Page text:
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Vader - Impressions in Blood - 2006 - Regain Records

Track Listing
1. Intro
2. Shadow Fear
3. As Heavens Collide...
4. Hellaluyah!!! (God Is Dead)
5. Field of Heads
6. Predator
7. Warlords
8. Red Code
9. Amongs The Ruins
10. They Live!!!
11. The Book
Vader are synonymous with Polish Death Metal. They are older than Decapitated and Behemoth, better known than Trauma and Hate, and maybe even more fearsome than their nefarious namesake. ‘The Art of War’, their 2005 EP, was one of the peaks of their discography and also of all last year’s metal releases, making ‘Impressions in Blood’ a far more anticipated arrival than the lukewarm success of their last full length, ‘The Beast’, would have alone.

‘Impressions in Blood’ furthers the futuristic, warlike themes of ‘The Art of War’ by mixing in a significant amount of ambience, string synthesizers, and sound effects. These rarely merge with their traditional style, though, and are almost exclusively in a supporting role that lends some additional gravity to the album.

Peter is the only remaining original member from Vader’s earliest line-up, and his throaty shouts are as surly as ever. After the passing of legendary drummer Doc, Daray (who appeared as a session drummer on ‘The Beast’) became the group’s full time drummer, and his remarkable speed and precision maintain Vader’s high standards of brutality. Guitarists Mauser and Peter spread their riffs and solos liberally across each of the album’s nine real tracks, blending well the trademark Polish brutality of the former and the unique modularity of the latter.

But, something is absent. ‘Impressions in Blood’ has all the key components of a standout metal album and is definitely nothing Vader should be ashamed of, but it still seems incomplete. It lacks the utterly devastating pulse of ‘Litany’, though the guitar production here is some of the best they have had. It also lacks the consistent, inspired subtlety of ‘The Art of War’ that so reinvigorated their career.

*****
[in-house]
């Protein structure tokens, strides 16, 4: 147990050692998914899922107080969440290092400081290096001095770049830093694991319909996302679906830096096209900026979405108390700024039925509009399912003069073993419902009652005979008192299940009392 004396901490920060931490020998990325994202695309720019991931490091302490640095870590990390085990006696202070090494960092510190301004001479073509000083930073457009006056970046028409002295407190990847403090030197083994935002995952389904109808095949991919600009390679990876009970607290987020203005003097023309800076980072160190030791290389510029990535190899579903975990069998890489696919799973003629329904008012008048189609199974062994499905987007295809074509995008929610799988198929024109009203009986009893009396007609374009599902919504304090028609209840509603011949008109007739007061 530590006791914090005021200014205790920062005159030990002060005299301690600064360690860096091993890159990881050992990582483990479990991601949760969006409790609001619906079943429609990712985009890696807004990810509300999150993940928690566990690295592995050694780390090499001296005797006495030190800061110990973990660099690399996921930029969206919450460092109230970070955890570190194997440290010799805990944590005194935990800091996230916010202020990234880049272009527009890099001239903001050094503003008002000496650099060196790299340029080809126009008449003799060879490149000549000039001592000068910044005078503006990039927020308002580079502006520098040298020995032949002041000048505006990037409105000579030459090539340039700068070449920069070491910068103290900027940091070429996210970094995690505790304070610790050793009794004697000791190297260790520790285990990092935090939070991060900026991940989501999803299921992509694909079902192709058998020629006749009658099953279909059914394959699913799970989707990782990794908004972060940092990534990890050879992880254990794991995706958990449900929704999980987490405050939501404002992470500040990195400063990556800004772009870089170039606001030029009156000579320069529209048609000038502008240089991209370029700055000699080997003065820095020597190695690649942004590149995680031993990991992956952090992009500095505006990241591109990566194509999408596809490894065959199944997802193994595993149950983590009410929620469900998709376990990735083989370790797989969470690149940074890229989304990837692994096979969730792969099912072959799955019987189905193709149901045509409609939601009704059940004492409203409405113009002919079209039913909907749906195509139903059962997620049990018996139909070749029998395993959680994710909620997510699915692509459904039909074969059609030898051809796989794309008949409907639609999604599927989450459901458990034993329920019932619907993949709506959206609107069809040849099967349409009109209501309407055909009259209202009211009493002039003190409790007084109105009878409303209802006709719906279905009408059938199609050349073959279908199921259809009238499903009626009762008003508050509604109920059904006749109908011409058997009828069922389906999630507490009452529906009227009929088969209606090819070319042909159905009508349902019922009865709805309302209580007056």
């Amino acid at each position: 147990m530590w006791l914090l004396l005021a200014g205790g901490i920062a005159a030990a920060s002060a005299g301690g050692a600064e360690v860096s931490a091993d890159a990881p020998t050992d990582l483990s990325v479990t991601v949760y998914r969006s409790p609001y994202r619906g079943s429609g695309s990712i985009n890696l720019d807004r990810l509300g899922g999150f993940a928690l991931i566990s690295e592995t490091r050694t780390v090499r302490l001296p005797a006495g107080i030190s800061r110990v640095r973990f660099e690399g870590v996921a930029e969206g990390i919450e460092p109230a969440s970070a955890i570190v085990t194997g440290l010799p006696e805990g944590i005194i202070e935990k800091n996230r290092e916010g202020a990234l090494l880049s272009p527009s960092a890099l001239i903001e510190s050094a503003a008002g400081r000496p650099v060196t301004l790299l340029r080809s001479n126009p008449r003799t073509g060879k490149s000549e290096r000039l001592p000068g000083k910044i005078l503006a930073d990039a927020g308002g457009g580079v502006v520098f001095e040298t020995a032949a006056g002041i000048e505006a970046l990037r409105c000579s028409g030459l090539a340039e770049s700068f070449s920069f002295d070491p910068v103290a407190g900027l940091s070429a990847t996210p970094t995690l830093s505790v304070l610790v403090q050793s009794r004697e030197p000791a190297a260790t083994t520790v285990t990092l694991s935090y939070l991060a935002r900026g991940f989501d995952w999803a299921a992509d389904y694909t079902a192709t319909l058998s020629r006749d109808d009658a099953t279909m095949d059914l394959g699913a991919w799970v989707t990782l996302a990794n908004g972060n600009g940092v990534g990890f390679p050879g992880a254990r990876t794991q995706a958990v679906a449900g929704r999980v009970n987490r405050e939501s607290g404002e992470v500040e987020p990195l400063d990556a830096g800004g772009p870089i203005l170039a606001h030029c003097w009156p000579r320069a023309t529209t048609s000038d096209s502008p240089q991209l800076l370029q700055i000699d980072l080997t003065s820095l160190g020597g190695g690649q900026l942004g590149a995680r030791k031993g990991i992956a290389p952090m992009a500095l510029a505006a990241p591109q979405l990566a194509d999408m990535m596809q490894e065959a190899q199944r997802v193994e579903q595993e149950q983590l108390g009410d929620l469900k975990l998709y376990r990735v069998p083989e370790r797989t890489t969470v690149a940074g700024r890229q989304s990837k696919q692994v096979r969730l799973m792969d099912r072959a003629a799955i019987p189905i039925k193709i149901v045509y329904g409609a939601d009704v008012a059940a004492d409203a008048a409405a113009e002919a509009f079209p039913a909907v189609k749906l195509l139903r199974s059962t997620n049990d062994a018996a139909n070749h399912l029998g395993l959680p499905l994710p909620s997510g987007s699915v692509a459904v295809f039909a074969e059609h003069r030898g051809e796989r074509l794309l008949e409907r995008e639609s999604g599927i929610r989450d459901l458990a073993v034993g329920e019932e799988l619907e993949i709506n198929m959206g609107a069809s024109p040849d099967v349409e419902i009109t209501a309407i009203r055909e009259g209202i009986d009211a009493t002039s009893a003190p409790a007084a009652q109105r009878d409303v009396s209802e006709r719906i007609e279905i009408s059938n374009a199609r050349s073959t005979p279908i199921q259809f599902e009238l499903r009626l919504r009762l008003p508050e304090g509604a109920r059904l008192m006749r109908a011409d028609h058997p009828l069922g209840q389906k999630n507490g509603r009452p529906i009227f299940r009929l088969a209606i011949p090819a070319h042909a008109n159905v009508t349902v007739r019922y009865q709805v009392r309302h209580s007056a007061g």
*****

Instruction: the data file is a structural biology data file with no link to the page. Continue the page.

That inspired edge sometimes appears, but it rarely stays around for an entire track. Vader still can write exceptional solos (see: Amongst the Ruins, Shadow Fear) and the sort of riffs that both defined Polish Death and put them atop its ranks simultaneously (see: ‘They Live!!!’, ‘The Book’). But their attention wanders, sometimes. Some of the album’s middle tracks churn out lethargically: ‘Field of Heads’ ends with a fading drum loops more than a minute long, and ‘Predator’ is an overwrought downer that sound as if they were cut to half tempo for a lark in the studio and never sped up again.

It is also, in part, the production that disappoints. While most of the album has a wonderfully harsh texture to it, Daray’s toms (which he uses often) are too obviously triggered. Death metal drummers nowadays are almost all using triggers, yes, but either the entire kit reeks of technology or none of it. The half-heavy, half-canned sound is distracting.